Q: If God already knows everything about us, what's the point of praying to ask Him something?
A: As the father of eight I can tell you that I sometimes know what my children need before they ask me. However, what I as an earthly father only sometimes know, our eternal Father always knows. No need to pull out the prayer beads or attempt to wear God down by need before you ask him!
I fear the very reason that this question is so often posed is that we have been conditioned to think that supplication is the sole sum and substance of prayer. Repeating the same prayers over and over ad nauseum, ad infinitum.
But prayer is not only a means of presenting our requests, it is a means of pursuing a relationship. It is about deepening our intimacy with Him, not just supplication. Just as I want my children to submit their requests to me as a sign of their trust and reliance on me, our Lord wants us to approach Him in prayer for reasons of relationship that go far beyond just learning the nature of our needs.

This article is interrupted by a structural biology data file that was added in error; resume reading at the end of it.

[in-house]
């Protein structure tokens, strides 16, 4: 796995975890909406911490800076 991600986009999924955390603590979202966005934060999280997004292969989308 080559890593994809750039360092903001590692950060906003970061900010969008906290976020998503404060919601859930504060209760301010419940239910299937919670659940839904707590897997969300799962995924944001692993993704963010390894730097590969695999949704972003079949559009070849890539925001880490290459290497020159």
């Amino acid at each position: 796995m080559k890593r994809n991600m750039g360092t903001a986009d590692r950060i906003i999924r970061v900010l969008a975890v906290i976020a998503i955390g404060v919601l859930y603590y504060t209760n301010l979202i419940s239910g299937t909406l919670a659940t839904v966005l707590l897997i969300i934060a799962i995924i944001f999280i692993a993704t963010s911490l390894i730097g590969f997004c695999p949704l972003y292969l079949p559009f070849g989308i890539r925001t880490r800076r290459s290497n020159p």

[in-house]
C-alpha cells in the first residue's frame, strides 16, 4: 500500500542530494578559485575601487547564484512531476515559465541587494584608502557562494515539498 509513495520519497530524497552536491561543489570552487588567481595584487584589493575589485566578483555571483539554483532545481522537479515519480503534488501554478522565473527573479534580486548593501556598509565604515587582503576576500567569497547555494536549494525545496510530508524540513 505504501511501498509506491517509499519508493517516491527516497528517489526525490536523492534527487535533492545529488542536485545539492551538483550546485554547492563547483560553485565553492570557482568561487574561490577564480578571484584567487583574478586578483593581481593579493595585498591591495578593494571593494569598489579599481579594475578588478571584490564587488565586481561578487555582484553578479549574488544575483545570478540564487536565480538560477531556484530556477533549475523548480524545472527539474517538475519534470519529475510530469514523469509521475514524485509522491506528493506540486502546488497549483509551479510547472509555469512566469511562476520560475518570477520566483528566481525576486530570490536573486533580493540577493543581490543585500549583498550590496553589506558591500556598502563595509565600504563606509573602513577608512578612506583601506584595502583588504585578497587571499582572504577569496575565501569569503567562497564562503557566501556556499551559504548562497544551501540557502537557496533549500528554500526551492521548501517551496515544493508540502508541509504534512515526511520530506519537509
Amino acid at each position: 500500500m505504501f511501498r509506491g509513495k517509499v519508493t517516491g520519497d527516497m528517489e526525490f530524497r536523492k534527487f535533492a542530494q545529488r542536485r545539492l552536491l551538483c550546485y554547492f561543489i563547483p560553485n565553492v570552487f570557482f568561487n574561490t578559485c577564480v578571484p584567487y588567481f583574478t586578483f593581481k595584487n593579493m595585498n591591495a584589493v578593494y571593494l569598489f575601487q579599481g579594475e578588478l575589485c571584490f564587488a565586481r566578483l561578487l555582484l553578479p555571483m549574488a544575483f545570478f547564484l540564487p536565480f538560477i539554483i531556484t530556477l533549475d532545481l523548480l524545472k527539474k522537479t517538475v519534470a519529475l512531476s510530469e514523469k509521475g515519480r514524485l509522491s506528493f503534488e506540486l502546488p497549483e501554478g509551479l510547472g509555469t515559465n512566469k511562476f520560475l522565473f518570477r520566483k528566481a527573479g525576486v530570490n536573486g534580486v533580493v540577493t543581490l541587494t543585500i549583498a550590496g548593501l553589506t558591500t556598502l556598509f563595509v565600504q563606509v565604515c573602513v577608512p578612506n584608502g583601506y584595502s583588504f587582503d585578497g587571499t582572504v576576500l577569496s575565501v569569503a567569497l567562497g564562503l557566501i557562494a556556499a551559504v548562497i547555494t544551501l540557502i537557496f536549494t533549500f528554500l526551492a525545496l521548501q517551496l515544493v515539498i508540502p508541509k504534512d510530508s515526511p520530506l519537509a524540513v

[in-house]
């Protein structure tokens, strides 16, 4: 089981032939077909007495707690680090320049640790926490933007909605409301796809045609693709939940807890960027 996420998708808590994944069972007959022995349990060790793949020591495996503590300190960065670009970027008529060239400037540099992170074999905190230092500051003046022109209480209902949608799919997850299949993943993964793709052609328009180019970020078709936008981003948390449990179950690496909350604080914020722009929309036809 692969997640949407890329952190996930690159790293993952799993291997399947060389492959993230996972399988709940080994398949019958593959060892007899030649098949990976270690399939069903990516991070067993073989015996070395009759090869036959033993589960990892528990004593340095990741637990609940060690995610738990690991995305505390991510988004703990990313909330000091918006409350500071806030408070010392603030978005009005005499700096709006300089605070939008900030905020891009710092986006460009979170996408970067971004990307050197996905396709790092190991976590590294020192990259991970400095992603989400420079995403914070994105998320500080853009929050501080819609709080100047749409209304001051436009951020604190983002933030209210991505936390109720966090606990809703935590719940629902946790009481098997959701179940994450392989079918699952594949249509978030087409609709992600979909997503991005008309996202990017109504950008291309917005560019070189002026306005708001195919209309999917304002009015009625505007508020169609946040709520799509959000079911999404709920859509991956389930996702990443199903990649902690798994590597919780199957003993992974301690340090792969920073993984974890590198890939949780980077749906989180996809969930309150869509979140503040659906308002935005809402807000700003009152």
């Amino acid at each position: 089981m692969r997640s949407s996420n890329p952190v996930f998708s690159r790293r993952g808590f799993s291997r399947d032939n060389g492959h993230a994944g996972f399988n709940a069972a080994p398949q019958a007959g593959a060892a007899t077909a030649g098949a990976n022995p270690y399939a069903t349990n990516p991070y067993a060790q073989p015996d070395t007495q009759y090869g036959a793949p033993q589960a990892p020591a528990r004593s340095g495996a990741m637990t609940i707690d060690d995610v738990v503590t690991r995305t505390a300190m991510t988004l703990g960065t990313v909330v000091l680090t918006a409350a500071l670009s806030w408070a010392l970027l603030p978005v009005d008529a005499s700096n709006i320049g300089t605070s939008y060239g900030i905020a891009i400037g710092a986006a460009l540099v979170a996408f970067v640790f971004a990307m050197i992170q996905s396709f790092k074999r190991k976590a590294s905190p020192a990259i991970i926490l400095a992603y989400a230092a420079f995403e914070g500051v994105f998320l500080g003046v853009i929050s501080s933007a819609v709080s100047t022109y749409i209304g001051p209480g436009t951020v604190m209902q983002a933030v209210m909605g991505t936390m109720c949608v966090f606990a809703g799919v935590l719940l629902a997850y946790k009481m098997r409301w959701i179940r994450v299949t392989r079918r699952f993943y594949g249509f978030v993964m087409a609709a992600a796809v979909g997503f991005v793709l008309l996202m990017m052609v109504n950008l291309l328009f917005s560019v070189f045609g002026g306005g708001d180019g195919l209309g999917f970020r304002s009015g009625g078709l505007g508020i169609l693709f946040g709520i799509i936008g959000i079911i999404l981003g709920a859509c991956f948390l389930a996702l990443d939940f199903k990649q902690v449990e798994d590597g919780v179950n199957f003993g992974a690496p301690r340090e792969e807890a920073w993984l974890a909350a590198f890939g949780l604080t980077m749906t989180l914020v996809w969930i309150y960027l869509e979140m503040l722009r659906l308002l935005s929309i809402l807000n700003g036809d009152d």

On today’s Bible Answer Man broadcast (08/07/20), Hank addresses the twin evils of racism and rich-ism. According to Scripture, all human beings are made in the image of God and are designed to be conformed to His likeness. As such, racism, while it has raised its ugly head within the context of American churches, is abjectly incompatible with genuine Christianity. Historic, orthodox, biblical Christianity posits that all people, irrespective of skin color, are descendants of one human couple. Indeed, orthodox Christians have historically rejected the idea that there are multiple races and have been mocked and ridiculed as a result. An evil twin to racism is rich-ism—the predisposition to honor the rich and disfavor the poor. This is precisely why Saint James warns Christians of wanton partiality: “If there should come into your assembly a man with gold rings, in fine apparel, and there should also come in a poor man in filthy clothes, and you pay attention to the one wearing the fine clothes and say to him, ‘You sit here in a good place,’ and say to the poor man, ‘You stand there,’ or ‘Sit here at my footstool,’ have you not shown partiality among yourselves?….If you really fulfill the royal law according to the Scripture (‘You shall love your neighbor as yourself’) you do well; but if you show partiality, you commit sin, and are convicted by the law as transgressors” (see James 2:1–13).All Sermons by Hank Hanegraaff